Microwave Dangers

Clients ask me all the time - how dangerous is a microwave oven?

That's a very good question!  According to the Bureau of Labor Statistics, over 90% of homes in the United States have at least one microwave!  So it's a very ubiquitous appliance!

But, is it dangerous?  Can you get zapped by microwave radiation?

First we have to define radiation.

The "radiation" from a microwave is the same as comes from radios, TV, satellites, WIFI/wireless, radar and light.  It is electromagnetic radiation.  It's not the same radiation as would be experienced from an atomic bomb.  Microwaves won't make us glow in the dark!  They operate in the 2.45 GHz range, which is a low frequency and on the opposite end of the electromagnetic spectrum as gamma rays, X-rays and ultraviolet light.

But, the question remains, is a microwave oven dangerous?

Not really.

Microwave ovens work by causing friction between molecules.  The water in whatever is being heated is excited and heats up.

A microwave oven and the seal around the door is encased in what is called a Faraday Cage.  That is simply a metal mesh that absolutely prevents the microwaves from escaping the unit.  And the door is set such that if opened during the microwave operation the cooking waves immediately stop.

The United States allows some leakage from microwave ovens!  The standard is set at 5 milliwatts or less per square centimeter when measured 2" from the unit.  That amount is said to be less than harmful to humans.  Two feet from the unit degrades any leaking "radiation" 100 times, so the further one is from the unit the less the possible exposure.

In addition, the microwave electromagnetic radiation is non-ionizing.  Damaging radiation is ionizing, and causes cancer and radiation sickness due to molecular and DNA-string damage.  Too much ionizing radiation breaks the body down, sometimes quickly, and is dangerous and deadly.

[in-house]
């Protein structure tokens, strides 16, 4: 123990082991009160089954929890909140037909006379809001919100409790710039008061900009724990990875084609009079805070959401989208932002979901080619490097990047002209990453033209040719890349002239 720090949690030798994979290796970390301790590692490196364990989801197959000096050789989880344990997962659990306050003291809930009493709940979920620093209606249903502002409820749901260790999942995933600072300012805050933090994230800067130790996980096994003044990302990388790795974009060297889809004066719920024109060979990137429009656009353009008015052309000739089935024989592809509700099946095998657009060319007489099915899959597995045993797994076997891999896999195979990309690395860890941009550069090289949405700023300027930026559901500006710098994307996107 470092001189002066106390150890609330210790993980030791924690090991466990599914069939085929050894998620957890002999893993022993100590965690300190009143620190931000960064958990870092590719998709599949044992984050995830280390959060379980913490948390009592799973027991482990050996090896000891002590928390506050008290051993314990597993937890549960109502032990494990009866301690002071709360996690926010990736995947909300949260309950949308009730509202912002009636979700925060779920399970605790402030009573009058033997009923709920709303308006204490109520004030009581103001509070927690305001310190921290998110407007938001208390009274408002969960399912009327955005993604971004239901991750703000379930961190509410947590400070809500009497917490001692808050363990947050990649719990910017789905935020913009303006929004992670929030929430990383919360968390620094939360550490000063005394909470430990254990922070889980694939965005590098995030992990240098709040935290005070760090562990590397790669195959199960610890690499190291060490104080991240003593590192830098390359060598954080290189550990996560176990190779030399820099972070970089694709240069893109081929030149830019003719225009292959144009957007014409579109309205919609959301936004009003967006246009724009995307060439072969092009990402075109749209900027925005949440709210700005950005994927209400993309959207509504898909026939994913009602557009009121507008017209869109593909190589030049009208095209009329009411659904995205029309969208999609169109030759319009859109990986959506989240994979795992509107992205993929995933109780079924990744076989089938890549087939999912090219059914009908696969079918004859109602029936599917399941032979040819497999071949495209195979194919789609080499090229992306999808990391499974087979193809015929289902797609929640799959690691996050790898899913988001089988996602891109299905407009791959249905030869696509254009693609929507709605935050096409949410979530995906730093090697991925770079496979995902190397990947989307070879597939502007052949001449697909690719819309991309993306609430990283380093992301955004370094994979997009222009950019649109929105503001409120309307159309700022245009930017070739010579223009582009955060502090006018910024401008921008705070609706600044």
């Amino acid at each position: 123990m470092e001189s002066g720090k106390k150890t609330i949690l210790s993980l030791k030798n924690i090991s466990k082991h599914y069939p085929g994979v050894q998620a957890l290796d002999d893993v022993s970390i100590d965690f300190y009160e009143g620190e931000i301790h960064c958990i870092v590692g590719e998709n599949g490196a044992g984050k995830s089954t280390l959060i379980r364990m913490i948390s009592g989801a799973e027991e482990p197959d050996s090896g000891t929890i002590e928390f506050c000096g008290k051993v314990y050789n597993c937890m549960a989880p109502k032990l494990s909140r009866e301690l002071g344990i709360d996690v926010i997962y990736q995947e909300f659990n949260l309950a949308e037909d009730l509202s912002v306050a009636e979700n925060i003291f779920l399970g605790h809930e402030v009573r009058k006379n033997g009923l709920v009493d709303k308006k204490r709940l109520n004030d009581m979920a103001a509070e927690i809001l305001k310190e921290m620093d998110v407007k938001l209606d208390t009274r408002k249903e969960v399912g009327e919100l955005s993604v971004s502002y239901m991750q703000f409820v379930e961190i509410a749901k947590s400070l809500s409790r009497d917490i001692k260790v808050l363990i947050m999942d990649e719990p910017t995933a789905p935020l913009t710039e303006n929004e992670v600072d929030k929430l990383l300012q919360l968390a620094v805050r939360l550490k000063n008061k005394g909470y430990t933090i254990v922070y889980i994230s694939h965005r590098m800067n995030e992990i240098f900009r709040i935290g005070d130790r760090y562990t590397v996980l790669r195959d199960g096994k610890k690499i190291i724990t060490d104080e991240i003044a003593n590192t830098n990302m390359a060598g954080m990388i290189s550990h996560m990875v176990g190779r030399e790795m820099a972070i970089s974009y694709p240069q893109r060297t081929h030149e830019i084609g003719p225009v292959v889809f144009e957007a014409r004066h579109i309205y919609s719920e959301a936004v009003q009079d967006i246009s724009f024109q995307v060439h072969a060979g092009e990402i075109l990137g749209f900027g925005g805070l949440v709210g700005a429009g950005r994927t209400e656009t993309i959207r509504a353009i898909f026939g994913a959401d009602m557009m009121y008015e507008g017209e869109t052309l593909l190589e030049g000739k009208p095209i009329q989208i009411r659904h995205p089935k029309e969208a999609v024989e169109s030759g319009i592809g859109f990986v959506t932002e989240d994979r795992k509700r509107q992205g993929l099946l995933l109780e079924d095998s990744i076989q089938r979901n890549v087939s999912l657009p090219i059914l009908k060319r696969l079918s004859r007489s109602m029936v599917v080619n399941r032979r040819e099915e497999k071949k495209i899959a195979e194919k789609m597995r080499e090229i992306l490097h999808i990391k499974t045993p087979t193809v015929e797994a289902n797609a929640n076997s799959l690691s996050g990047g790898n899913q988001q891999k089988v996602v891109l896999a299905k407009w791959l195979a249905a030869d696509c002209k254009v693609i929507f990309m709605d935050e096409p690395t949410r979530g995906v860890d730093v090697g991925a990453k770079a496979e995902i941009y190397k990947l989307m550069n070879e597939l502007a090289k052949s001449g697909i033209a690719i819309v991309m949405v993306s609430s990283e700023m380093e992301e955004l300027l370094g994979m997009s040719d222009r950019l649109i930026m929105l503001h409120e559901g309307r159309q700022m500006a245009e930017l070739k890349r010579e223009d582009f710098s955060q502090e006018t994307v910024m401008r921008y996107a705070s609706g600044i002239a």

There is, however, one kind of injury one can receive from a microwave oven.  And it's similar to what can be caused by cell phones.  Cell phones run at around 1800 MHz, similar to the microwave in the electromagnetic spectrum.  Ham radio operators used these same high frequencies.  The danger to them was not cancer but heat related.  Used a lot, the ham radio Ultra-High Frequencies (UHF) can cause minute increases in temperatures to eye tissue.  The eye has no heat-regulating mechanism.  There is not as much circulation of blood in the eye, which can move around and carry off heat, so it is subject to damage.  The heating of the eye over time can cause cataract formation.

The other microwave danger is fire.  The water in whatever is being cooked is what heats up.  If there is not much water or if the water in the cooked material evaporates, things can heat up too much.

Also, metal in the microwave can cause arcing.  Who hasn't heard that one?  Stainless steel does not cause such arcing however.

And no matter what is cooked, or what it's in, microwaves can heat unevenly.  But again, who doesn't know that!?

My microwave test in a vacant house is to put a little wet paper or toilet paper in the unit for 10 seconds.  If it heats in 10 seconds or so the unit is operating properly.

So, what to do?

For safety, merely stand 2-4' from the unit when something is heating up!  Like was said above, microwaves are just that - micro!  The further from the unit the more degraded the "radiation" becomes.  And therefore, if there is any danger, it is significantly reduced! But really, the Faraday Cage works as advertised and makes the unit very safe!

Still, if you should have a radiation concern, microwave radiation detectors can be purchased and are not expensive.  Keep it in the kitchen cabinet drawer!  Two detectors of the most popular detector brand are here and here.  And they both have built-in alarms.  The second link is a little cheaper and has the highest consumer rating.

My recommendation:  have a microwave oven and enjoy it!  Over 90% of households do!  Make sure the unit is in good condition and closes properly.  And if you have concerns, just turn it on and move away to do something else.  And remember, what comes out can be very hot, so you are warned herewith and don't sue me if you spill hot chocolate in your lap.


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Jay performs inspections Monday through Saturday, throughout Northern Virginia, from his office in Bristow to Leesburg and Centreville, to Great Falls and Vienna and everywhere in between!